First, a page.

The pass is quite short at 2.2 km and only has an altitude variance of 134m, but what it lacks in vital statistics, it more than makes up for in attractive scenery and lots of tight corners. The average gradient is 1:16 but several sections get as steep as 1:6. The settlement at Kruisrivier after the eastern side of the poort, plays host to a number of artists and crafters and is a recommended stopping point.
Cautionaries: Be aware that this road is very narrow in places (single width) and it might be necessary to reverse back to a wider spot to allow safe passing. The rule of the road is to give way to ascending vehicles.
Huis se Hoogte
After a leg stretch at the Kruisrivier Art Gallery, we continued our journey eastwards and the next gravel pass - Huis se Hoogte Pass.
This fairly steep gravel pass lies on the east/west axis on the southern side of the Swartberg Mountains and connects the Kruisrivier farming area in the west with the Swartberg Private Game Lodge at the eastern end of the pass.
Continuing eastwards along this road (P363) will bring you to the foot of the Swartberg Pass as well as ultimately to the Cango Caves.
At 3.2 km the pass is well below the national average and the altitude variance is a mere 98m, but it is the magnificent scenery which makes this one of those back road passes well worth detouring to travel.
Our route passed the Swartberg Private Game Reserve where we spotted giraffe and antelope. Soon we were on tar and intersected with the R328 at the southern foot of the Swartberg Pass. We turned right and headed in the direction of the Cango Caves and our next point of interest - Schoemanspoort.
It forms part of the R328 and connects Oudtshoorn with the Cango Caves. It also doubles as the feeder route to the village of Prince Albert via the fabulous Swartberg Pass. This is the lesser of the three major poorts through this mountainous region. The others are Meiringpoort and the Seweweekspoort. The pass was first in use in 1855.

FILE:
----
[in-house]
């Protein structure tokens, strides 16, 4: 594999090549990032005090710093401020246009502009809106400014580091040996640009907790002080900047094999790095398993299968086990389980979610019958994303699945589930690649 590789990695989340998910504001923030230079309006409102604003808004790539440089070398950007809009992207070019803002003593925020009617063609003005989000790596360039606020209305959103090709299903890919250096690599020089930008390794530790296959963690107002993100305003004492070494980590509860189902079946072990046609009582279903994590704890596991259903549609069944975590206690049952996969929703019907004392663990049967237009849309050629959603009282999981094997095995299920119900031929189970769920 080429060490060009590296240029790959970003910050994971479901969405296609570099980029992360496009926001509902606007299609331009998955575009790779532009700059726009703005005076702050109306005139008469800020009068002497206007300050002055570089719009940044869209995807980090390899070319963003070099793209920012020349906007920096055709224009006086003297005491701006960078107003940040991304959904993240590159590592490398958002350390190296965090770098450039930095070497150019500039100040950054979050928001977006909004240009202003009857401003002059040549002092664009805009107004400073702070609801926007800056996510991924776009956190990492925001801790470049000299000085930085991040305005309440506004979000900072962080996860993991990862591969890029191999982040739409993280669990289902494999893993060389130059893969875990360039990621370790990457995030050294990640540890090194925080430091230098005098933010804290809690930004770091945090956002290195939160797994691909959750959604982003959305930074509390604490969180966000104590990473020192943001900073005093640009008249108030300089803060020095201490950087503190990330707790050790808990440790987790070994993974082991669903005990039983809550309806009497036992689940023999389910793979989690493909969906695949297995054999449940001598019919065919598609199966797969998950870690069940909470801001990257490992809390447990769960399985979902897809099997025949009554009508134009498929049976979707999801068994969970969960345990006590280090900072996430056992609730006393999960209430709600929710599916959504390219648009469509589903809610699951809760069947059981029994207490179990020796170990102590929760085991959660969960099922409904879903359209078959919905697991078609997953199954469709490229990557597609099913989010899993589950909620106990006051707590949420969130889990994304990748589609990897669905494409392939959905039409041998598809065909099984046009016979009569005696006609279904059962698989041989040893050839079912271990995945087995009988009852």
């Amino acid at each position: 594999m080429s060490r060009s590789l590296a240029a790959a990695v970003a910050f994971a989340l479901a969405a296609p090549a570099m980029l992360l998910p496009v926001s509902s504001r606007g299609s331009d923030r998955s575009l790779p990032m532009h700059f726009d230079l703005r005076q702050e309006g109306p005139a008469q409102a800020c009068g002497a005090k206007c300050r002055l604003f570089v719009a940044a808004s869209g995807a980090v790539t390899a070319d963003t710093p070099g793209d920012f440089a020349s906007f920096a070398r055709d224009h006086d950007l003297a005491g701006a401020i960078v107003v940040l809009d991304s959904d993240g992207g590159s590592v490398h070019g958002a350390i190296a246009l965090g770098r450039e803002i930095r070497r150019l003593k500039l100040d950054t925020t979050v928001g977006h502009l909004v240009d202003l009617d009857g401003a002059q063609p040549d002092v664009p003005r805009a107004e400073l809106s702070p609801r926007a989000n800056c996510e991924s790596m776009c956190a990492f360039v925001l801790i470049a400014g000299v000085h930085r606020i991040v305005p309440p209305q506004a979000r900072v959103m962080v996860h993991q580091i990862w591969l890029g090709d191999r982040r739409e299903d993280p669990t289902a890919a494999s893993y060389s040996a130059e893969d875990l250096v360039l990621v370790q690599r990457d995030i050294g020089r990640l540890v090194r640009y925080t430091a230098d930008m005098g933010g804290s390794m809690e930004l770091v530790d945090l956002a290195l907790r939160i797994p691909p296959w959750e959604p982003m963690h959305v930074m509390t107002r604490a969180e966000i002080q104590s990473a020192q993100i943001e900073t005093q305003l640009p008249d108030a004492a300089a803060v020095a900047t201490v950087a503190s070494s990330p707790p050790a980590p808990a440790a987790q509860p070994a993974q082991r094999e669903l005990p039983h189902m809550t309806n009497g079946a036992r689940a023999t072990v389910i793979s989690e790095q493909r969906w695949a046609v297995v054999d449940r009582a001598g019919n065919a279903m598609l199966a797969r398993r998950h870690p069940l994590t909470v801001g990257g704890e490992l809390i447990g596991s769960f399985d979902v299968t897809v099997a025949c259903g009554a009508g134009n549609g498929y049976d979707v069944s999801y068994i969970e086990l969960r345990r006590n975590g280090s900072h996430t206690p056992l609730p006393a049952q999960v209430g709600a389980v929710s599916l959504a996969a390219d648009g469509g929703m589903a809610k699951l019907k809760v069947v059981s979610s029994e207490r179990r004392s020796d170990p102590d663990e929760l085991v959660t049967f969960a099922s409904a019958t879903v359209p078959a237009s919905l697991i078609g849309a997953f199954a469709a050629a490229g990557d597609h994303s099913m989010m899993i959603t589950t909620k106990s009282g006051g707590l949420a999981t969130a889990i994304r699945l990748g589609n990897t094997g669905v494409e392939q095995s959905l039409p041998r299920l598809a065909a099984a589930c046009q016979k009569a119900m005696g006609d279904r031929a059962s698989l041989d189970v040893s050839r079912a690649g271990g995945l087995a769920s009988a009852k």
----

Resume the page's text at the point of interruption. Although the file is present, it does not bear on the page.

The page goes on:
This poort has a bigger altitude variance than most poorts at 220m but due to the long length of just under 20 km the average gradient is an easy 1:88 and never gets steeper than 1:17.
This is one of the most underrated scenic roads in South Africa and lives constantly in the shadows of it's more glamorous local attractions - namely the Cango Caves and the Swartberg Pass. The poort offers magnificent Cape Fold Mountain geology as it twists and turns along the banks of the Grobbelaarsrivier.
Pre-Covid this was a very busy road with a constant stream of tourist buses plying the route from Oudtshoorn to the Cango Caves. When we drove it it was relatively quiet. We only completed half of Schoemanspoort, turning east back onto gravel along the lovely P1713 route.
We departed the smooth tar of the R328 halfway along Schoemanspoort and took the gravel P1713, which took us past the Cango Mountain Resort and after a quick climb we had a good view of the Koos Raubenheimer Dam.
Koos Raubenheimer Dam
The dam is Oudtshoorn's primary water source and a 22 km long tunnel supplies the Klein Karoo capital with clean water. It's a deep, rocky dam fed by the Bushman and Le Roux Rivers and lies 23 km north of Oudtshoorn.
Known by insiders as the bass mecca of the Little Karoo, the dam has a good population of largemouth bass and is extremely clear with visibility of usually more than 2 metres.
Boats are permitted on the dam but outboard motors are not, trolling motors only may be used. The dam is ideal water for float tubes, small inflatables and canoes. Keys to the gate are obtainable from the nearby Cango Mountain Resort about 1 km away on payment of a small entrance entry fee.
Pass of the Week
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Paraprosdokian of the week: "I used to be indecisive.Now I'm not so sure."